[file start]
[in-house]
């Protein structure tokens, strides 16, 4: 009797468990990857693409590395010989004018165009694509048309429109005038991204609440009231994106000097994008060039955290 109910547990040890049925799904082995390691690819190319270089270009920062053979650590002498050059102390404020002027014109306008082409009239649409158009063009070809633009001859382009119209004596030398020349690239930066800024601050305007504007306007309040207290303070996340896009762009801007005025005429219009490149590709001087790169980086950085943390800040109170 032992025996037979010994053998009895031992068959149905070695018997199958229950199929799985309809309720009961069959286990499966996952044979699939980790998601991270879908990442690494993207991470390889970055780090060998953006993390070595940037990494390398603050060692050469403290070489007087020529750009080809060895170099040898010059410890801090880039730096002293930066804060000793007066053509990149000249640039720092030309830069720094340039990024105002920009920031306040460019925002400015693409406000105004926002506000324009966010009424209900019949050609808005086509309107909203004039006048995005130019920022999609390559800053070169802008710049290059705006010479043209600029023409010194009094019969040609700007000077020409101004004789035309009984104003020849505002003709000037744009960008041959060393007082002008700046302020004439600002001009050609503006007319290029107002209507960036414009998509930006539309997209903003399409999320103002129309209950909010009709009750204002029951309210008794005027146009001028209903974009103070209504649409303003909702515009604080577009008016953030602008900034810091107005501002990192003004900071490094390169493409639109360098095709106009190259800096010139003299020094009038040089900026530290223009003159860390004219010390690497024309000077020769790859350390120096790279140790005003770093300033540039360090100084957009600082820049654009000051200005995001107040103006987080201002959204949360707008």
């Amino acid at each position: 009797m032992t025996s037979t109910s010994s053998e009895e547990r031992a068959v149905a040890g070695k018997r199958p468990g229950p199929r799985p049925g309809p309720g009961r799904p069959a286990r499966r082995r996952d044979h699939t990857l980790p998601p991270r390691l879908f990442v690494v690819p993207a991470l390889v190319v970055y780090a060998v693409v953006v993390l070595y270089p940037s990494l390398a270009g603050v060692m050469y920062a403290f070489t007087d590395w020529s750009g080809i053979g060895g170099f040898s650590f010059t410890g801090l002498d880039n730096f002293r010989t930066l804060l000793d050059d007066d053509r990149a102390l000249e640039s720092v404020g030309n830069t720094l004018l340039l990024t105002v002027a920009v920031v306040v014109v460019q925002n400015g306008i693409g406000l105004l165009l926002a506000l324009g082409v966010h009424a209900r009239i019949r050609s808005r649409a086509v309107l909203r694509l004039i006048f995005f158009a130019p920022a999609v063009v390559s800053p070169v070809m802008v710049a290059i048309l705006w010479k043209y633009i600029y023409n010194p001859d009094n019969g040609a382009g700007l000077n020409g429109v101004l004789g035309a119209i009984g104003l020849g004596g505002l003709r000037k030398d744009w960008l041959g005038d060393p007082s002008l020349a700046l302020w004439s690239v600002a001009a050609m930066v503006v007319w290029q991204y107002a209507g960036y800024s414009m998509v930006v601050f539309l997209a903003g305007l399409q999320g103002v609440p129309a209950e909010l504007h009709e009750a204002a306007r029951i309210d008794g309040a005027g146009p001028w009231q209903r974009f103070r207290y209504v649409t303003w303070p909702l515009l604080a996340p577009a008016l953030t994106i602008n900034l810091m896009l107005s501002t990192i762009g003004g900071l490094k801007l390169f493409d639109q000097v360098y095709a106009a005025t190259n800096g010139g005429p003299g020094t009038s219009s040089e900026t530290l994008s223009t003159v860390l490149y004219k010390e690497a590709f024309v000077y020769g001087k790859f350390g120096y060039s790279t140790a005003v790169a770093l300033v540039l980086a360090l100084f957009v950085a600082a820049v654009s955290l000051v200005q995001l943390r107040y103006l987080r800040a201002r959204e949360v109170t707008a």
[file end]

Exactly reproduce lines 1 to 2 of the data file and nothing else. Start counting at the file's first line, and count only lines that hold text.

[in-house]
């Protein structure tokens, strides 16, 4: 009797468990990857693409590395010989004018165009694509048309429109005038991204609440009231994106000097994008060039955290 109910547990040890049925799904082995390691690819190319270089270009920062053979650590002498050059102390404020002027014109306008082409009239649409158009063009070809633009001859382009119209004596030398020349690239930066800024601050305007504007306007309040207290303070996340896009762009801007005025005429219009490149590709001087790169980086950085943390800040109170 032992025996037979010994053998009895031992068959149905070695018997199958229950199929799985309809309720009961069959286990499966996952044979699939980790998601991270879908990442690494993207991470390889970055780090060998953006993390070595940037990494390398603050060692050469403290070489007087020529750009080809060895170099040898010059410890801090880039730096002293930066804060000793007066053509990149000249640039720092030309830069720094340039990024105002920009920031306040460019925002400015693409406000105004926002506000324009966010009424209900019949050609808005086509309107909203004039006048995005130019920022999609390559800053070169802008710049290059705006010479043209600029023409010194009094019969040609700007000077020409101004004789035309009984104003020849505002003709000037744009960008041959060393007082002008700046302020004439600002001009050609503006007319290029107002209507960036414009998509930006539309997209903003399409999320103002129309209950909010009709009750204002029951309210008794005027146009001028209903974009103070209504649409303003909702515009604080577009008016953030602008900034810091107005501002990192003004900071490094390169493409639109360098095709106009190259800096010139003299020094009038040089900026530290223009003159860390004219010390690497024309000077020769790859350390120096790279140790005003770093300033540039360090100084957009600082820049654009000051200005995001107040103006987080201002959204949360707008």